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13 Things That Totally Annoy TSA Agents—and What to Do Instead

Updated: Jun. 21, 2024

Wish you could get through the airport security line faster and easier? You can, and here’s how to do it.

New 3-D Explosives Scanner Installed At TSA Checkpoint At Miami Airport
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Everyone wants the security line to move faster, including TSA agents

For most passengers, the worst part of air travel is going through security. You know the drill: Take off your shoes—wait, no, don’t take them off, but do take off your belt and your jacket. Empty your pockets and bags, and don’t forget to do a little dance through the metal detector and stand in the body scanner, raising your hands in the air like you just don’t care! Get it wrong and accidentally annoy the folks working security? You could miss your flight or worse.

The people who work for the TSA (Transportation Security Administration) don’t want this either. They have a job to do, and a lot of it hinges on you doing what you’re supposed to. We’ll give you the benefit of the doubt and assume you’re not trying to do anything illegal. But all the little things you’re doing (or not doing) can add up over the course of a long shift, so it’s no wonder TSA agents snap sometimes, says Abraham J., a TSA canine handler at one of the busiest airports in the country. “There’s a high rate of stress and burnout with the front-line TSA workers,” he notes.

So how do you avoid annoying TSA agents? One of the things a TSA agent first notices about you is how willing you are to follow safety protocols related to bringing food on a plane, staying under the TSA liquid limit and knowing the carry-on rules. And that’s just the beginning. Here’s what TSA agents wish you knew to ensure a smoother and safer travel experience for everyone.

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Trying to pet the TSA K9 dog

Abraham says that while he and his TSA K9 love their job, sometimes passengers make it hard for them to do it. “Our canines are ‘single purpose,’ which means they’re only trained to detect explosives (not drugs, as many people believe),” he explains. “To do that, they need to be able to walk freely with their handler, but some people see that closeness as an invitation to play with or pet the dog.”

Most likely, the dog and handler will ignore you, but the annoyance builds up. And if you make yourself a real nuisance, you may get lectured or be asked to step out of line or wait behind a barrier, which could add more time to your wait. And in the worst-case scenario, if you distract a dog and cause it to miss a threat, then lives could be at risk.

Do this instead: Keep your distance. Don’t pet the dog, throw things to it, feed it, try to play with it or yell at it. “We get it—they’re so cute, and it’s hard to resist,” Abraham says. “But you should resist. They’re there to do a job, so let them do it. I promise our dogs get lots of belly rubs and games when they’re off duty!”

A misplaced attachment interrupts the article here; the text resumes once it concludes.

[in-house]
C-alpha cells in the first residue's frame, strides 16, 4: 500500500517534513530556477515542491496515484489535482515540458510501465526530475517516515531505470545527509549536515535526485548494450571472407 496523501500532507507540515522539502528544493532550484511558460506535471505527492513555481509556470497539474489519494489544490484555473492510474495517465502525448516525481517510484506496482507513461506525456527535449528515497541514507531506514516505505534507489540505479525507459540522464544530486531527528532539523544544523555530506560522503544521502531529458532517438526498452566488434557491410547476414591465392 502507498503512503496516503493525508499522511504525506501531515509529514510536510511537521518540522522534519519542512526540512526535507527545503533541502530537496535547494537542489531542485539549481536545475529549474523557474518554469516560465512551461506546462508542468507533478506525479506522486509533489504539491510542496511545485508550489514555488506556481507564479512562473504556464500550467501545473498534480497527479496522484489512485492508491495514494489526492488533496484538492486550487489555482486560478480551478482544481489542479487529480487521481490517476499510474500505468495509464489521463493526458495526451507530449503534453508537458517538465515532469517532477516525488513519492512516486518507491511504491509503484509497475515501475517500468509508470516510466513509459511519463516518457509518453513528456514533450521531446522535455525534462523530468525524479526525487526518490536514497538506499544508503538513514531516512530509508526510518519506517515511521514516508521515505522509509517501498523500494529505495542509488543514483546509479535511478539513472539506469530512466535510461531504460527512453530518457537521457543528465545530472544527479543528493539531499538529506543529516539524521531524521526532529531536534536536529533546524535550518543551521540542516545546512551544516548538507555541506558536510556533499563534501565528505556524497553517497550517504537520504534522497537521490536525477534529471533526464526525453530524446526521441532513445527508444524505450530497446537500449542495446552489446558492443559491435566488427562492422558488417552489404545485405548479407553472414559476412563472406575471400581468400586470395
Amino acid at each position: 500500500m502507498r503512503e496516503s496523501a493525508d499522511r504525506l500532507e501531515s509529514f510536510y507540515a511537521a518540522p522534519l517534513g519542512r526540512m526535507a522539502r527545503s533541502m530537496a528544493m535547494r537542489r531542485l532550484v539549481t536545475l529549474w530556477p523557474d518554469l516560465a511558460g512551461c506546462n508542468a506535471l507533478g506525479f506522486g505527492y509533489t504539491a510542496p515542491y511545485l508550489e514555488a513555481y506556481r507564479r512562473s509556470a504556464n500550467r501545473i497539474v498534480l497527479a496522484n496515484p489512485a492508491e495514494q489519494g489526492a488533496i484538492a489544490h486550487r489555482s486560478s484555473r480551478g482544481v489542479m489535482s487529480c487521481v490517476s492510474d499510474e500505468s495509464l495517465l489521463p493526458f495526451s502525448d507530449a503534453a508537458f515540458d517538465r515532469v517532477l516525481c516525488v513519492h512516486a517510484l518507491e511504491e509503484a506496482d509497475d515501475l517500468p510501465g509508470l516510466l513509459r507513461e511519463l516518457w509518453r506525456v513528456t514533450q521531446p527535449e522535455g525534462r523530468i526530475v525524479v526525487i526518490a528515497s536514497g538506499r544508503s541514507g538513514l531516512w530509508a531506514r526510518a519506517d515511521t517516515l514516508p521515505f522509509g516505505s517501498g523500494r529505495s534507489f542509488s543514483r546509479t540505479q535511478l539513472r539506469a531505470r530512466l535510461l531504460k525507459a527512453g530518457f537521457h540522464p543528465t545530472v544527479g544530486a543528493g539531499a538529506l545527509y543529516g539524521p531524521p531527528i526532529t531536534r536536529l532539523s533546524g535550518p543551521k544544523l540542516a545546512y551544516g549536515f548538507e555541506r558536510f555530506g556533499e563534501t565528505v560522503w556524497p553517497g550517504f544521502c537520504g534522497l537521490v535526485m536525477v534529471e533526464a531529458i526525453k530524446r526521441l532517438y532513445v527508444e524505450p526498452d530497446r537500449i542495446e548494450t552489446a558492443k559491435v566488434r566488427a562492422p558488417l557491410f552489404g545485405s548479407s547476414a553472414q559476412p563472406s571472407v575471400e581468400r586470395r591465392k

A US Transportation Security Administrat
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Handing agents your boarding pass without your ID

As a TSA Transportation Security Officer (TSO) who usually works as a Travel Document Checker (TDC), Collin S. is the person at the security checkpoint who asks to see your travel documents. “In the past, people were able to use just their boarding pass to get through security, and every day, I still get people who only want to show me their boarding pass, saying it should be enough to get through security,” he says. “But as far as I know, there isn’t an airport in the U.S. that will accept a boarding pass without an ID anymore. These days, your official ID is the most important document we need from you, so don’t forget it.”

In the grand scheme of things, this isn’t the most egregious mistake, and the TSO will just correct you, but it gets annoying fast if you argue with the agent about it. Back in my day … Multiply that by dozens of people saying the same thing and making the TSO repeat the same instructions over and over.

Do this instead: Have your boarding pass and government-issued ID (driver’s license, passport or State ID) ready to show the TSO, Collin says. And don’t try to hand it directly to the TSO. Since COVID-19, most airports now have you place your boarding pass on the scanning machine yourself to reduce contact and avoid spreading germs. Note: Some airports are moving to a new system where you won’t have to show the TSO your boarding pass—but you will always need to show your ID! See the next point below.

A TSA officer checks a man's ID at a screening checkpoint
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Holding up your ID